— $6 million to advance new collaborative care teams across the province and $3.6 million for additional family practice nurses and nurse practitioners
— $1.2 million increase to help foster parents meet the day-to-day needs of the children in their care
— $2.4 million more to support recruitment and retention of doctors
— $3.2 million to enhance mental health programs
— $3.9 million to support more people with disabilities to live independently in the community
— $1.1 million to continue work to address sexual violence.

Budget investments in youth and jobs include:
— $1.7 million more for the Graduate to Opportunity program and $1.7 million to fund a new program for employers to hire recent master’s and PhD graduates
— $1.3 million to eliminate the tuition apprentices pay for technical training
— $2.1 million for coding and computer skills and to expand the Reading Recovery Program to 73 more schools
— $1.8 million to increase community and mental health supports for students, through the SchoolsPlus program
— $1.4 million for additional school psychologists and speech-language pathologists
— $800,000 to support families with children with autism through a new pilot program and regional centres.

Budget investments in new ideas for a better economy include:
— reducing taxes for 1,800 small businesses by increasing the small business tax threshold to $500,000 from $350,000
— $14.5 million for rural high-speed Internet
— $1.3 million to increase opportunities for more export and trade, including a new export accelerator program
— $4 million to support innovation initiatives, including a new rebate program and more support for business startups
— $500,000 in additional funding to double the Small Business Development program
— $2 million to revitalize the province’s key tourism sites

Budget investments in supports for an aging population include:
— $395,000 to establish a social innovation lab focused on aging
— $50,000 for a community Internet/digital literacy training project
— $30,000 to promote entrepreneurship for older adults
— $3.2 million to increase food budgets and enhance recreational programming for residents in long-term care facilities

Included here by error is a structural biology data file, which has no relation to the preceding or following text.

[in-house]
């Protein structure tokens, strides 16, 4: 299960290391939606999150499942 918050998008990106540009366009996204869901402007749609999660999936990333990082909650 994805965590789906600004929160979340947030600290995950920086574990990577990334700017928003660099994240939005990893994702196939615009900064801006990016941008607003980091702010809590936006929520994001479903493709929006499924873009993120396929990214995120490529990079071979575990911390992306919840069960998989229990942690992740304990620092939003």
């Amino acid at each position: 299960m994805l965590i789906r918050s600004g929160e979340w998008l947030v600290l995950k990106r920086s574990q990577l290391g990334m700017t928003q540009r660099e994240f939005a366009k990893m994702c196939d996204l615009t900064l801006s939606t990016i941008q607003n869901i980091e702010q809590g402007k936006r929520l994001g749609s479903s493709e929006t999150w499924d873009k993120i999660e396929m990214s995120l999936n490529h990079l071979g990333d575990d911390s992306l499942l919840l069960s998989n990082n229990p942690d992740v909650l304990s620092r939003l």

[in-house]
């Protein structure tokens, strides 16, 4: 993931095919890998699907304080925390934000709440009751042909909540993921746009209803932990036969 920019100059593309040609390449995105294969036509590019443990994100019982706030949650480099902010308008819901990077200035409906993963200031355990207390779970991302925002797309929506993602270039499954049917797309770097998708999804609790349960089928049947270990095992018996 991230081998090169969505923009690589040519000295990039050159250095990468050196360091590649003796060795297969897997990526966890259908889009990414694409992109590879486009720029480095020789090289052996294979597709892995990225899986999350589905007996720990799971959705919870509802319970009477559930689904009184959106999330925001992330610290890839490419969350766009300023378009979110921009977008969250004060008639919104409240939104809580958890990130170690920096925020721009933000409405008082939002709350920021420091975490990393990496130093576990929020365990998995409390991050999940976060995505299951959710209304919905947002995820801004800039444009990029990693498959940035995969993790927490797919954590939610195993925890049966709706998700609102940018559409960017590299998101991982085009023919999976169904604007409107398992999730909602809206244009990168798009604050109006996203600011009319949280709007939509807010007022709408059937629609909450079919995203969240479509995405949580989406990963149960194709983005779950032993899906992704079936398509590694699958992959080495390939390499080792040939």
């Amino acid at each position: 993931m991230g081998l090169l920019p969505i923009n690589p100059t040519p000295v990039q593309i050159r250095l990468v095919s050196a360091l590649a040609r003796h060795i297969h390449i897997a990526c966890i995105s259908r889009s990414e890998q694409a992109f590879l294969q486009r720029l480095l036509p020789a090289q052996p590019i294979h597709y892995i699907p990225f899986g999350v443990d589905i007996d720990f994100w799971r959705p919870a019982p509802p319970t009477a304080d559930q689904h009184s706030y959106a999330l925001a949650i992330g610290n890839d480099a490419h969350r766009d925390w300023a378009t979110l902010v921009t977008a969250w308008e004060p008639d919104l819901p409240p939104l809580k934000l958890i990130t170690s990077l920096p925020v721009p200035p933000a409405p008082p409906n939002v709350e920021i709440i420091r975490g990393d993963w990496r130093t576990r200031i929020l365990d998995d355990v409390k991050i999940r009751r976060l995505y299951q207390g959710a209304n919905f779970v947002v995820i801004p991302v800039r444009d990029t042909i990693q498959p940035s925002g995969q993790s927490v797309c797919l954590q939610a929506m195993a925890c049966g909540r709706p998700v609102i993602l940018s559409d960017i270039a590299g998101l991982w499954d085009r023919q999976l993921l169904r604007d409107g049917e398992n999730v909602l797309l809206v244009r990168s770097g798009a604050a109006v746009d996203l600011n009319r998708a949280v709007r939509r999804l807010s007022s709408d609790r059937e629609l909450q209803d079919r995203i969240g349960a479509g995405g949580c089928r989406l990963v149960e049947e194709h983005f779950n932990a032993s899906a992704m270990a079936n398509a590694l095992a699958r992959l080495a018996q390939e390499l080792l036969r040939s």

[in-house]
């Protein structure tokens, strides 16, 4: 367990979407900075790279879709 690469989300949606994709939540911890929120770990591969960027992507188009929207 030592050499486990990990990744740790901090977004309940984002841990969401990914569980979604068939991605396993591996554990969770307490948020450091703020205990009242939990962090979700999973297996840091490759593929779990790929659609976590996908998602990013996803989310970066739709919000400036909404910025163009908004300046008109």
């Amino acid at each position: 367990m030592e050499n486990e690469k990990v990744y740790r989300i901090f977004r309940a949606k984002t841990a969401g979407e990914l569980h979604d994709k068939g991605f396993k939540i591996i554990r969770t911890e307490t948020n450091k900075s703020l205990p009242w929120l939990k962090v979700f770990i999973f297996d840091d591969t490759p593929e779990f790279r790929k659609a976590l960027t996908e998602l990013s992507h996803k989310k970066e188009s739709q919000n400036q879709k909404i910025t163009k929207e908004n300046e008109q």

— $250,000 more for the seniors safety and age-friendly
community grant programs
— $7.9 million to meet the needs of Nova Scotians age 65 and older enrolled in the Seniors Pharmacare Program.

Budget investments in infrastructure include:
— major highway projects and four new interchanges on 100-series highways, part of a seven-year plan to twin three sections of 100-series highways
— new and upgraded health-care facilities in Halifax, Dartmouth and Hants County to support the QEII redevelopment project
— repairing and rebuilding gravel roads — $10 million each year of a new multi-year program
— new schools in Spryfield, Tatamagouche, Bridgetown, Bible Hill, Sheet Harbour, Eastern Passage, Dartmouth, Halifax and Yarmouth
— $40 million for municipal clean water and waste water projects
— $38 million for affordable housing, including creating new affordable housing units and improving affordable housing options, in partnership with the federal government.

Budget 2017-18 also includes the Capital Plan, which invests $515 million in roads, schools, health care and public infrastructure.

Budget 2017-18 projects a $131.6 million surplus. The surplus includes a one-time revenue increase of $110.3 million because of federal and municipal contributions for the convention centre in Halifax. The $110.3 million will go towards the debt to provide the fiscal capacity in future years for the continuation of the QEII Health Sciences Centre redevelopment, enhancing care for Nova Scotians and Atlantic Canadians. The resulting net position is $21.3 million.